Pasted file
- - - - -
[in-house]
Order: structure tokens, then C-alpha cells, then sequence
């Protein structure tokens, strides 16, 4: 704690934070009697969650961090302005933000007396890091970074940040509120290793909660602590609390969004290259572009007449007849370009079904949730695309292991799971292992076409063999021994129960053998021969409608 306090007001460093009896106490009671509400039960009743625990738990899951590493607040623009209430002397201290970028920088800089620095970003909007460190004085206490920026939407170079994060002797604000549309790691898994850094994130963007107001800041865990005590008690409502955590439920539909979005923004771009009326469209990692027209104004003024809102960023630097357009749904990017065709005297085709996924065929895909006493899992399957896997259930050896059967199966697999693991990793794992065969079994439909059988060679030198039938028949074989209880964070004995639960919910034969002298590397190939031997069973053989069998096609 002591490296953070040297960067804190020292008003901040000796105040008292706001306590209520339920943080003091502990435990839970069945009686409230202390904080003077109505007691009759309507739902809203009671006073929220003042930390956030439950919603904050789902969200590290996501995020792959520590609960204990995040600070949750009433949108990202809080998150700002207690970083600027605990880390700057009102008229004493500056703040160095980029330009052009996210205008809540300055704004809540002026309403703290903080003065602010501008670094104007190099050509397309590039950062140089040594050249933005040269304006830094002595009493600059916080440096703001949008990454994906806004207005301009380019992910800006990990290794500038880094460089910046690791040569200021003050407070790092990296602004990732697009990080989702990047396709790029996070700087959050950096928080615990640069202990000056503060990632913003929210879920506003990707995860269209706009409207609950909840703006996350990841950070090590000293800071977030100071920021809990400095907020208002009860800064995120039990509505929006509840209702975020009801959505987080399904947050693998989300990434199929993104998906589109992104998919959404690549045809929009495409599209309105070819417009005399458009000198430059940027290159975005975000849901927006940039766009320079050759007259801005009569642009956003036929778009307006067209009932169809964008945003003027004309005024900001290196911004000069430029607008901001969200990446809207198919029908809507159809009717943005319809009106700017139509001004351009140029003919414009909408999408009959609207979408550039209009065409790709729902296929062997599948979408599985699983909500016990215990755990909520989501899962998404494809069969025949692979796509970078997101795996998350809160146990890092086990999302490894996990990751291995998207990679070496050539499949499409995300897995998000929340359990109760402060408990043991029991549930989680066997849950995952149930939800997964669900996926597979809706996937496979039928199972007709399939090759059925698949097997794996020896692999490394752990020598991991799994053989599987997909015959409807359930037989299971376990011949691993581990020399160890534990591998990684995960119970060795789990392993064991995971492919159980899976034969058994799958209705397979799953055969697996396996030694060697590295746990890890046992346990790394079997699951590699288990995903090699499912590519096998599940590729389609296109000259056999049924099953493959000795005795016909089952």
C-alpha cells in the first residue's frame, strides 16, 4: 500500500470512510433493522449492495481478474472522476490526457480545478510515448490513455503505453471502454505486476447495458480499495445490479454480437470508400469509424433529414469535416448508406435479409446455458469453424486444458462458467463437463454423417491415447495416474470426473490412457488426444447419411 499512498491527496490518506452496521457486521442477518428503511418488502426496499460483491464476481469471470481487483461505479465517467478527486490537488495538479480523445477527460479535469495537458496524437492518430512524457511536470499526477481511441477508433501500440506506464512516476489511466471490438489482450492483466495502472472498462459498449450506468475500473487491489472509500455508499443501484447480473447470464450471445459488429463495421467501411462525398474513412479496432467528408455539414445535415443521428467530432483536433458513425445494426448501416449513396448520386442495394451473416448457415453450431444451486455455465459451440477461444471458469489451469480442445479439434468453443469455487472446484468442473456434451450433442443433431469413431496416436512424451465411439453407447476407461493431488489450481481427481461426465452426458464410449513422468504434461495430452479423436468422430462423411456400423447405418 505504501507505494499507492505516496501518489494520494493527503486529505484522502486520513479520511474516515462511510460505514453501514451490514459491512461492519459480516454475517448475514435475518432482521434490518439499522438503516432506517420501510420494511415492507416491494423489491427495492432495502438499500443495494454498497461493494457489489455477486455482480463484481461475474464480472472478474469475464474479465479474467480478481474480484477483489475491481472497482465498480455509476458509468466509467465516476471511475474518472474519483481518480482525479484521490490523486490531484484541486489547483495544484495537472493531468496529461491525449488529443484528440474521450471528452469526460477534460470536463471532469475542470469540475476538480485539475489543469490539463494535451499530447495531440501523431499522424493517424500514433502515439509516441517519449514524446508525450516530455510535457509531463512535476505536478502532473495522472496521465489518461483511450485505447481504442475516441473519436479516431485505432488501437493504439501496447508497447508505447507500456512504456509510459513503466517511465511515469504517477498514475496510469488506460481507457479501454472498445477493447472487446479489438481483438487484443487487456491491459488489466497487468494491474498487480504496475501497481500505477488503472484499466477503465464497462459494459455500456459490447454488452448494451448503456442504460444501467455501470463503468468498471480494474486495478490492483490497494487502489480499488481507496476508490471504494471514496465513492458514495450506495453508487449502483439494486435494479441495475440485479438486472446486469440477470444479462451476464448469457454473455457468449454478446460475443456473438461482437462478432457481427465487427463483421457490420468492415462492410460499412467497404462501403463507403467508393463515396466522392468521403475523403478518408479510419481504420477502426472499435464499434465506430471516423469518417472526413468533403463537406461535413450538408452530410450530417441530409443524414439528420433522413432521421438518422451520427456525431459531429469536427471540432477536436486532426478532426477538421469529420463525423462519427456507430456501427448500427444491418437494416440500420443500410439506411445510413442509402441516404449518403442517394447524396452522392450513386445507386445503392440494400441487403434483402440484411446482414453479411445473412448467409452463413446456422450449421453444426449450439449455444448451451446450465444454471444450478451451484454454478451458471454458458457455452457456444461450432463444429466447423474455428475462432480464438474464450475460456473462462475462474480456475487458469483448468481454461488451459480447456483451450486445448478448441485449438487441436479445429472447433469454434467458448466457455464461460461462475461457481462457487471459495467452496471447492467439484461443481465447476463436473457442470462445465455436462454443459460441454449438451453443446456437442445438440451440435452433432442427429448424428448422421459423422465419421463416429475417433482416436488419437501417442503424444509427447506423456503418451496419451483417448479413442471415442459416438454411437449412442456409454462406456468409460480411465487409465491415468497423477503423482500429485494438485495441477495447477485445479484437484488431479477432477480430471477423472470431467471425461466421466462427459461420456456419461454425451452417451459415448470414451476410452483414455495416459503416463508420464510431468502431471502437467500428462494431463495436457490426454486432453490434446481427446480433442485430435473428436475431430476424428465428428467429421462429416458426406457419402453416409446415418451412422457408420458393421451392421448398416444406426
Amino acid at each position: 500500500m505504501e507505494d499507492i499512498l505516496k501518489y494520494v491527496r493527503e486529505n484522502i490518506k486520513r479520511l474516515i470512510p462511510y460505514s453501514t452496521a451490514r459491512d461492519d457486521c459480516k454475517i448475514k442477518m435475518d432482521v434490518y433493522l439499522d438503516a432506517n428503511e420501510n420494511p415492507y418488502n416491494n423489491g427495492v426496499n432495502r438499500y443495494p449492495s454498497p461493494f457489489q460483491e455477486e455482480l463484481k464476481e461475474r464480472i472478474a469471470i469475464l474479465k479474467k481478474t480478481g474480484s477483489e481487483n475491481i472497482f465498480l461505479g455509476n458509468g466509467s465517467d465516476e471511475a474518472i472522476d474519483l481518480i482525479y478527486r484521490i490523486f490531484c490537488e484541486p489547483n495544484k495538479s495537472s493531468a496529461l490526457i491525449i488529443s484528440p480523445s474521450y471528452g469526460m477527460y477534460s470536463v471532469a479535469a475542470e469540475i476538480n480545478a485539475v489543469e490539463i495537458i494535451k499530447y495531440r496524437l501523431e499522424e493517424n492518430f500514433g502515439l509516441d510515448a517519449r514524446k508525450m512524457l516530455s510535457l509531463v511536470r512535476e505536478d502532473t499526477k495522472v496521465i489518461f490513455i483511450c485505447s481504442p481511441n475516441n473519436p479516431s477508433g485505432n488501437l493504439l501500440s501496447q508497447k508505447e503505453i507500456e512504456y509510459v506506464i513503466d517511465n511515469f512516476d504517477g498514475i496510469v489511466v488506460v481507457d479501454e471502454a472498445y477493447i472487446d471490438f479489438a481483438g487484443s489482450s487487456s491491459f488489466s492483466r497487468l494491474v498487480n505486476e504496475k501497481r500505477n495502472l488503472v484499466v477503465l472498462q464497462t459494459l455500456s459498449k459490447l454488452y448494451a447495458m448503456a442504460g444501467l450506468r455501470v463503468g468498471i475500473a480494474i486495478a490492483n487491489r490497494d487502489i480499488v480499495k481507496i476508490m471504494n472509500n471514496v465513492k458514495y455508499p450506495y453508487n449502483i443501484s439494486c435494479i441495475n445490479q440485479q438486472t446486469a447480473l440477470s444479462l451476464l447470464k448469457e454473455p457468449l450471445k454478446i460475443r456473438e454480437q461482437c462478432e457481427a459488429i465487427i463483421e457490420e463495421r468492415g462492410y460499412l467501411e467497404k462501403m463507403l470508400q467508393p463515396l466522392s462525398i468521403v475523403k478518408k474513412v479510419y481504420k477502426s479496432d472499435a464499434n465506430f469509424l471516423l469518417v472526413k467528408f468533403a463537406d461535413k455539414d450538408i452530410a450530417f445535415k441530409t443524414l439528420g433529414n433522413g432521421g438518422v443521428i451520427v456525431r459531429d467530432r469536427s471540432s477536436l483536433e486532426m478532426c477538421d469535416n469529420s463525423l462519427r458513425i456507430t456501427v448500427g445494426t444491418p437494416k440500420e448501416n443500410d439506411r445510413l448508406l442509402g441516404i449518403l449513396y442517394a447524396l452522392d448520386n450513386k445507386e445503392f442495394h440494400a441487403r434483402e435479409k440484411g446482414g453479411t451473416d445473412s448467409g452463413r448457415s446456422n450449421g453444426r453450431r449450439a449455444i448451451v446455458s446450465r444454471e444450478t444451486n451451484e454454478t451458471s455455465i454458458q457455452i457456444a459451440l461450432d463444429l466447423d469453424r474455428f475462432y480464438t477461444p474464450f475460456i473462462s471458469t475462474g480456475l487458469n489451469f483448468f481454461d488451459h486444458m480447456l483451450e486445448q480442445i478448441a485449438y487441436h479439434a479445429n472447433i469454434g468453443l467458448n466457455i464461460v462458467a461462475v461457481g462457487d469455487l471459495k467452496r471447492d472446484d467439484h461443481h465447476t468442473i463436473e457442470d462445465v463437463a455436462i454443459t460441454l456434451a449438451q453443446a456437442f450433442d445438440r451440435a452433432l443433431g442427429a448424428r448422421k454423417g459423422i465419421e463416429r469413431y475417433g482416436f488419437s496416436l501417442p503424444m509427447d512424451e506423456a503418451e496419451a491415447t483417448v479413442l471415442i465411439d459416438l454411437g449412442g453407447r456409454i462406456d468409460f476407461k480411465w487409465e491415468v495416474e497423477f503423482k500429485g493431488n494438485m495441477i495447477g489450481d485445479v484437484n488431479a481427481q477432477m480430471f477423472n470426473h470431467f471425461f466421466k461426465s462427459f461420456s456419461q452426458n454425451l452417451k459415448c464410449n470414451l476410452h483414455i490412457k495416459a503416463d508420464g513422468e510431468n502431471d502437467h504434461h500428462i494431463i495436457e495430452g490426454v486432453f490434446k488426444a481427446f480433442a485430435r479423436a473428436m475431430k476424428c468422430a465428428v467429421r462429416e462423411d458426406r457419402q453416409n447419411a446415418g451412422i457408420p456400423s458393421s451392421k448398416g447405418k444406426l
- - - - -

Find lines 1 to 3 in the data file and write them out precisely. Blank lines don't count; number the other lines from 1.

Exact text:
[in-house]
Order: structure tokens, then C-alpha cells, then sequence
């Protein structure tokens, strides 16, 4: 704690934070009697969650961090302005933000007396890091970074940040509120290793909660602590609390969004290259572009007449007849370009079904949730695309292991799971292992076409063999021994129960053998021969409608 306090007001460093009896106490009671509400039960009743625990738990899951590493607040623009209430002397201290970028920088800089620095970003909007460190004085206490920026939407170079994060002797604000549309790691898994850094994130963007107001800041865990005590008690409502955590439920539909979005923004771009009326469209990692027209104004003024809102960023630097357009749904990017065709005297085709996924065929895909006493899992399957896997259930050896059967199966697999693991990793794992065969079994439909059988060679030198039938028949074989209880964070004995639960919910034969002298590397190939031997069973053989069998096609 002591490296953070040297960067804190020292008003901040000796105040008292706001306590209520339920943080003091502990435990839970069945009686409230202390904080003077109505007691009759309507739902809203009671006073929220003042930390956030439950919603904050789902969200590290996501995020792959520590609960204990995040600070949750009433949108990202809080998150700002207690970083600027605990880390700057009102008229004493500056703040160095980029330009052009996210205008809540300055704004809540002026309403703290903080003065602010501008670094104007190099050509397309590039950062140089040594050249933005040269304006830094002595009493600059916080440096703001949008990454994906806004207005301009380019992910800006990990290794500038880094460089910046690791040569200021003050407070790092990296602004990732697009990080989702990047396709790029996070700087959050950096928080615990640069202990000056503060990632913003929210879920506003990707995860269209706009409207609950909840703006996350990841950070090590000293800071977030100071920021809990400095907020208002009860800064995120039990509505929006509840209702975020009801959505987080399904947050693998989300990434199929993104998906589109992104998919959404690549045809929009495409599209309105070819417009005399458009000198430059940027290159975005975000849901927006940039766009320079050759007259801005009569642009956003036929778009307006067209009932169809964008945003003027004309005024900001290196911004000069430029607008901001969200990446809207198919029908809507159809009717943005319809009106700017139509001004351009140029003919414009909408999408009959609207979408550039209009065409790709729902296929062997599948979408599985699983909500016990215990755990909520989501899962998404494809069969025949692979796509970078997101795996998350809160146990890092086990999302490894996990990751291995998207990679070496050539499949499409995300897995998000929340359990109760402060408990043991029991549930989680066997849950995952149930939800997964669900996926597979809706996937496979039928199972007709399939090759059925698949097997794996020896692999490394752990020598991991799994053989599987997909015959409807359930037989299971376990011949691993581990020399160890534990591998990684995960119970060795789990392993064991995971492919159980899976034969058994799958209705397979799953055969697996396996030694060697590295746990890890046992346990790394079997699951590699288990995903090699499912590519096998599940590729389609296109000259056999049924099953493959000795005795016909089952």